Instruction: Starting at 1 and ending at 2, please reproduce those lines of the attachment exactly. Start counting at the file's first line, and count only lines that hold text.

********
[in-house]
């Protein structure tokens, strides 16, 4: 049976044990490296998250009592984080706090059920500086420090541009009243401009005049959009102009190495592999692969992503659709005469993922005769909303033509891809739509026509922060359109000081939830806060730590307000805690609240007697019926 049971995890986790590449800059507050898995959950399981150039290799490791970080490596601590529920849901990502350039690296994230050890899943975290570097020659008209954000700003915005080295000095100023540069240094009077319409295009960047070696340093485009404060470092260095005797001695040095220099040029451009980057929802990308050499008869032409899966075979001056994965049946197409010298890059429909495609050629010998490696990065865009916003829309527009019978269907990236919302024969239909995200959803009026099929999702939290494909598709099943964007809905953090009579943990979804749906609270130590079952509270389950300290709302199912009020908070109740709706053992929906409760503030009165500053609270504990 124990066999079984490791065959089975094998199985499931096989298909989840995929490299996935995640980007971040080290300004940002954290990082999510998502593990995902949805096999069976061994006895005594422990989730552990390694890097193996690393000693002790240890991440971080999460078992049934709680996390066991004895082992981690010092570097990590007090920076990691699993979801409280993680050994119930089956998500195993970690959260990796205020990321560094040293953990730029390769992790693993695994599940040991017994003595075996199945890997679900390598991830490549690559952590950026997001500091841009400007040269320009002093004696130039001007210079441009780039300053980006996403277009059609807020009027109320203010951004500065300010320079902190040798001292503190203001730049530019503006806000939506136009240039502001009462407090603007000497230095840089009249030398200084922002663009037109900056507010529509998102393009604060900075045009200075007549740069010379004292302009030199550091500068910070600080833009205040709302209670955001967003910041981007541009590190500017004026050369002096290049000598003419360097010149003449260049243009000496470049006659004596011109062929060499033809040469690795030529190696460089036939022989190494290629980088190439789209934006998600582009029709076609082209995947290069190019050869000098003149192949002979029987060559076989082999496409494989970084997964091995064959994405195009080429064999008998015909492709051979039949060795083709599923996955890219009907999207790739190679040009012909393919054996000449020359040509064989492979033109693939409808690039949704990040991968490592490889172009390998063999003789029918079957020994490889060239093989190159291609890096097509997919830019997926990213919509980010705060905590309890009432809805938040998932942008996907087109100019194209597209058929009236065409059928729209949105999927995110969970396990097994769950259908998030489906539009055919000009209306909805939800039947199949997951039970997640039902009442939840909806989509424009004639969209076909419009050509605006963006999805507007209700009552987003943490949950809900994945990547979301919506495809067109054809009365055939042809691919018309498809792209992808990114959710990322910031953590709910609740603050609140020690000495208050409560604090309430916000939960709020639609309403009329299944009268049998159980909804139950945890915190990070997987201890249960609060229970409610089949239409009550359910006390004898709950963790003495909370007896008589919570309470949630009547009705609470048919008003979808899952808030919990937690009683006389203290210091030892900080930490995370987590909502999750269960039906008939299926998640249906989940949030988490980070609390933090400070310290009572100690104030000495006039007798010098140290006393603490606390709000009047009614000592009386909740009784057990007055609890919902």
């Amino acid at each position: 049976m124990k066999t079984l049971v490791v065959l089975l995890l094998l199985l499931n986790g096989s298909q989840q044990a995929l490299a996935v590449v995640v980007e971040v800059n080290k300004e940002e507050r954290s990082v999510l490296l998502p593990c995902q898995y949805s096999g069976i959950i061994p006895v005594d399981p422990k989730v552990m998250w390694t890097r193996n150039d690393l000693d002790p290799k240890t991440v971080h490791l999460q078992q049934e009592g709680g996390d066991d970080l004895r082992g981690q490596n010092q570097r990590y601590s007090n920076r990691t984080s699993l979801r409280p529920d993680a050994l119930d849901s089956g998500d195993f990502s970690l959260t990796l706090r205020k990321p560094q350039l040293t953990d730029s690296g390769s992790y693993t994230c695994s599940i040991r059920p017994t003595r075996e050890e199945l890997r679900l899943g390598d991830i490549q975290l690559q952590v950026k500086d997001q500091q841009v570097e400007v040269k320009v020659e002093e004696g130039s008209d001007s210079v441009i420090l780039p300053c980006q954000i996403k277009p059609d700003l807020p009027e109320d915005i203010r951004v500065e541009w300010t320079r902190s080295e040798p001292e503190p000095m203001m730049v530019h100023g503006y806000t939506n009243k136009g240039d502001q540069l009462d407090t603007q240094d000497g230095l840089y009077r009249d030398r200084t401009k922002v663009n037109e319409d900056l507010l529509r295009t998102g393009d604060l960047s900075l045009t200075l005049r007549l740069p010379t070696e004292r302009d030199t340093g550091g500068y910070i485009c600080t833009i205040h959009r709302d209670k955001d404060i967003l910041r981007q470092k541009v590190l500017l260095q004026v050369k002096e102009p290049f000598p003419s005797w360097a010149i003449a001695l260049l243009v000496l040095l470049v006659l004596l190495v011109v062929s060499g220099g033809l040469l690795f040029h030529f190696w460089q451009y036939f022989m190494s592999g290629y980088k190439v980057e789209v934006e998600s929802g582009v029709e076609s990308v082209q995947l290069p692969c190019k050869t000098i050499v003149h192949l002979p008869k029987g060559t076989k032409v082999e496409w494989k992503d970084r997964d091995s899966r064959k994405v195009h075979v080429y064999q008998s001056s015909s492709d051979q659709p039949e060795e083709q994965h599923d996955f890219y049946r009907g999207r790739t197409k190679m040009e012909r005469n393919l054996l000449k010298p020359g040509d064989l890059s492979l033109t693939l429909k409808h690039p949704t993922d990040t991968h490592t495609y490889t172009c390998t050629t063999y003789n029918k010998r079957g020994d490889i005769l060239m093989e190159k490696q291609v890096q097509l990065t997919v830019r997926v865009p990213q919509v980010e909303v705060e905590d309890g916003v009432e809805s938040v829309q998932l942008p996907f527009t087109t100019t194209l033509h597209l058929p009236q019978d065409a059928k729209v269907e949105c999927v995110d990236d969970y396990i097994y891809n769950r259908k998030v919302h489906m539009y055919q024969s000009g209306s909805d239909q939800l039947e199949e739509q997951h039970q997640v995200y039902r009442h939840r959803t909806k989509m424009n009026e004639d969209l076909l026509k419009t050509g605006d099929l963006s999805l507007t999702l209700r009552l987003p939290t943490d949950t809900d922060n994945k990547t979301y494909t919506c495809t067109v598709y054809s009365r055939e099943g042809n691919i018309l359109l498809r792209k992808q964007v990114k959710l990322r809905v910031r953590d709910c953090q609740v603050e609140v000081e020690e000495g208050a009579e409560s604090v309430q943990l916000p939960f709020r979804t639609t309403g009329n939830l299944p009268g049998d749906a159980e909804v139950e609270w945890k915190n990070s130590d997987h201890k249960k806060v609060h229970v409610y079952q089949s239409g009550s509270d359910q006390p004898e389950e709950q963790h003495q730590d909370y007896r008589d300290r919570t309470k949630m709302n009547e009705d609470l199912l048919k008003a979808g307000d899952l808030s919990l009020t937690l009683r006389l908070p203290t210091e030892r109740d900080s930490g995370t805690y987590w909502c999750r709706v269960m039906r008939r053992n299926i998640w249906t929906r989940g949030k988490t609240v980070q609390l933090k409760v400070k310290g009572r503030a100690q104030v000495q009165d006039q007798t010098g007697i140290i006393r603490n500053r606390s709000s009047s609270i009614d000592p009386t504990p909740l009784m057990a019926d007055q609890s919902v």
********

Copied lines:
[in-house]
């Protein structure tokens, strides 16, 4: 049976044990490296998250009592984080706090059920500086420090541009009243401009005049959009102009190495592999692969992503659709005469993922005769909303033509891809739509026509922060359109000081939830806060730590307000805690609240007697019926 049971995890986790590449800059507050898995959950399981150039290799490791970080490596601590529920849901990502350039690296994230050890899943975290570097020659008209954000700003915005080295000095100023540069240094009077319409295009960047070696340093485009404060470092260095005797001695040095220099040029451009980057929802990308050499008869032409899966075979001056994965049946197409010298890059429909495609050629010998490696990065865009916003829309527009019978269907990236919302024969239909995200959803009026099929999702939290494909598709099943964007809905953090009579943990979804749906609270130590079952509270389950300290709302199912009020908070109740709706053992929906409760503030009165500053609270504990 124990066999079984490791065959089975094998199985499931096989298909989840995929490299996935995640980007971040080290300004940002954290990082999510998502593990995902949805096999069976061994006895005594422990989730552990390694890097193996690393000693002790240890991440971080999460078992049934709680996390066991004895082992981690010092570097990590007090920076990691699993979801409280993680050994119930089956998500195993970690959260990796205020990321560094040293953990730029390769992790693993695994599940040991017994003595075996199945890997679900390598991830490549690559952590950026997001500091841009400007040269320009002093004696130039001007210079441009780039300053980006996403277009059609807020009027109320203010951004500065300010320079902190040798001292503190203001730049530019503006806000939506136009240039502001009462407090603007000497230095840089009249030398200084922002663009037109900056507010529509998102393009604060900075045009200075007549740069010379004292302009030199550091500068910070600080833009205040709302209670955001967003910041981007541009590190500017004026050369002096290049000598003419360097010149003449260049243009000496470049006659004596011109062929060499033809040469690795030529190696460089036939022989190494290629980088190439789209934006998600582009029709076609082209995947290069190019050869000098003149192949002979029987060559076989082999496409494989970084997964091995064959994405195009080429064999008998015909492709051979039949060795083709599923996955890219009907999207790739190679040009012909393919054996000449020359040509064989492979033109693939409808690039949704990040991968490592490889172009390998063999003789029918079957020994490889060239093989190159291609890096097509997919830019997926990213919509980010705060905590309890009432809805938040998932942008996907087109100019194209597209058929009236065409059928729209949105999927995110969970396990097994769950259908998030489906539009055919000009209306909805939800039947199949997951039970997640039902009442939840909806989509424009004639969209076909419009050509605006963006999805507007209700009552987003943490949950809900994945990547979301919506495809067109054809009365055939042809691919018309498809792209992808990114959710990322910031953590709910609740603050609140020690000495208050409560604090309430916000939960709020639609309403009329299944009268049998159980909804139950945890915190990070997987201890249960609060229970409610089949239409009550359910006390004898709950963790003495909370007896008589919570309470949630009547009705609470048919008003979808899952808030919990937690009683006389203290210091030892900080930490995370987590909502999750269960039906008939299926998640249906989940949030988490980070609390933090400070310290009572100690104030000495006039007798010098140290006393603490606390709000009047009614000592009386909740009784057990007055609890919902």